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Archive for January, 2009

Former Phillies’ Outfielder Burrell Signs with Tampa Bay

Sunday, January 11th, 2009

              Pat Burrell      Pat Burrell

Six days ago, former Phillies righthanded hitting leftfielder and free agent Pat ‘the Bat’ Burrell inked a a $16 million, two-year deal with the Tampa Bay Rays.

AP Sports Writer Fred Goodall reports background on the deal and Burrell’s sentiments for Yahoo sports;

The 32-year-old slugger spent the past nine seasons with the Philadelphia Phillies, who defeated the Rays in the World Series a little more than two months ago.

“At the end of last year, obviously I got a chance to know the team pretty well,” said Burrell, who hit .250 with 33 homers, 33 doubles, 86 RBIs and 102 walks in a career-high 157 games in 2008.

“Coming into free agency, the thing that was most important to me was to go somewhere I thought had as good a chance or better to repeat and go back to the World Series, or at least get into the playoffs.”

A .257 career hitter with 251 homers and 827 RBIs, Burrell has averaged 31 homers, 99 RBIs and 103 walks over the past four seasons. He was the everyday left fielder in Philadelphia, but Tampa Bay plans to use him mostly at designated hitter.

One of the Rays’ top priorities was to add a power hitter to a lineup that also features Carlos Pena, Evan Longoria, B.J. Upton and Carl Crawford.

The club looked at some left-handed hitters, including Jason Giambi, but Burrell appeared a better fit from the start, especially considering Tampa Bay struggled against left-handed pitching last season.

“He solidifies the middle of our already potent lineup,” vice president of baseball operations Andrew Friedman said.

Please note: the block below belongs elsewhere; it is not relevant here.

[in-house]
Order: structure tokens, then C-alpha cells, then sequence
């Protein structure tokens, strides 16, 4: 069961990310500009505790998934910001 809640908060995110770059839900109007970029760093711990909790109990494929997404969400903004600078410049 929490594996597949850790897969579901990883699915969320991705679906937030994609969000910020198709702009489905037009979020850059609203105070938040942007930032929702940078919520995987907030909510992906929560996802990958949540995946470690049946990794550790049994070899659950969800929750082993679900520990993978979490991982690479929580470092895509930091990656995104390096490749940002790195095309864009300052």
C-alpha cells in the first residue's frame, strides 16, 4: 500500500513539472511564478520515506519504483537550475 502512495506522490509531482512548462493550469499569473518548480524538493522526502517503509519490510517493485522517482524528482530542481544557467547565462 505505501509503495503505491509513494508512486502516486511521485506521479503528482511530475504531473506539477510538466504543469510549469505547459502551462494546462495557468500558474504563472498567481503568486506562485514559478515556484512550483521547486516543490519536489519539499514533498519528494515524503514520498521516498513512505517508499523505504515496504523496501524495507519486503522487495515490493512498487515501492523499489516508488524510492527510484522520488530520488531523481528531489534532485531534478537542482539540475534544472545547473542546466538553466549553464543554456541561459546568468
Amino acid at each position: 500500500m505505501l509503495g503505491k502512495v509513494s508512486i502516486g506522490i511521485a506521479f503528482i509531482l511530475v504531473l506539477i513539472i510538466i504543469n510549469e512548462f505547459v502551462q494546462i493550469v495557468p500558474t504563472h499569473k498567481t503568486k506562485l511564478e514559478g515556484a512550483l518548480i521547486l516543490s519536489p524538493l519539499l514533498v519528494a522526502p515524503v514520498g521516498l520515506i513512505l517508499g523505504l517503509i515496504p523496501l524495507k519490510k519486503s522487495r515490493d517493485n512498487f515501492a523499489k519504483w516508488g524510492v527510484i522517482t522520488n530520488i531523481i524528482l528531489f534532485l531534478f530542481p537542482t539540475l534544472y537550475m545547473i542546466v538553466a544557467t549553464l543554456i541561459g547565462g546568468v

“We weren’t just singularly focused on a right-handed hitter, but it certainly is an advantage for us in terms of the way our lineup stacks up currently. We feel like any time you can add a hitter like Pat to the middle of the lineup, we’re a much-improved team today than we were at the end of last season.”

As previously stated on this blog, “Thanks for the memories…”, particularly his important winning hits in the 2008 post-season, particularly in World Series game 5.  Pat ‘the Bat’ will be missed.

While speaking of the Phils, 4 days ago veteran 2nd baseman Marcus Giles was signed to a one-year minor league contract which would be worth $600,000 if he makes the Phillies’ 40 man roster.

The AP report notes;

Giles, who was out of the majors last year after being released by Colorado in spring training, provides another option for the World Series champions with second baseman  Chase Utley and third baseman Pedro Feliz recovering from offseason operations.

The 30-year-old Giles is a career .277 hitter with 76 homers and 333 RBIs in seven seasons, the first six spent with  Atlanta and one with San Diego.  Giles’ best season was in 2003 when he hit .316 with 49 doubles, 21 homers and 69 RBIs. He batted .311 and .291 the following two seasons. Giles only hit .229 in ‘07 with the Padres.

In other Phillies news, Inquirer staff writer Jim Salisbury as well as MLB -Sports Rumors both posed the possibility that the Phils could sign veteran infielder Nomar Garciaparra as a righthanded hitter off of the bench.

MLB - Sports Rumors cites;

A team source Saturday… that said the Phillies had interest in the 35-year-old former two-time American League batting champion. The Phils have not made an offer, but may if Garciaparra tells them that he wants to play in 2009.

Salisbury notes;

Garciaparra, a 13-year veteran, hit .264 with eight home runs in 55 games with the Los Angeles Dodgers last season.

Phillies in Running for SP Derek Lowe?

Wednesday, January 7th, 2009

An MLB rumor notes that Dodger veteran free agent Derek Lowe is still being courted by several teams including the the Mets and the Phillies.

Yahoo’s sports rumors cites a SI.com report;

The Phillies have shown interest in the 35-year-old right-hander, along with the Braves, Red Sox, Brewers and Angels. The Mets made an offer at about three years, $36 million, which Jon Heyman said Lowe “isn’t seriously considering,” leaving the door open for other suitors.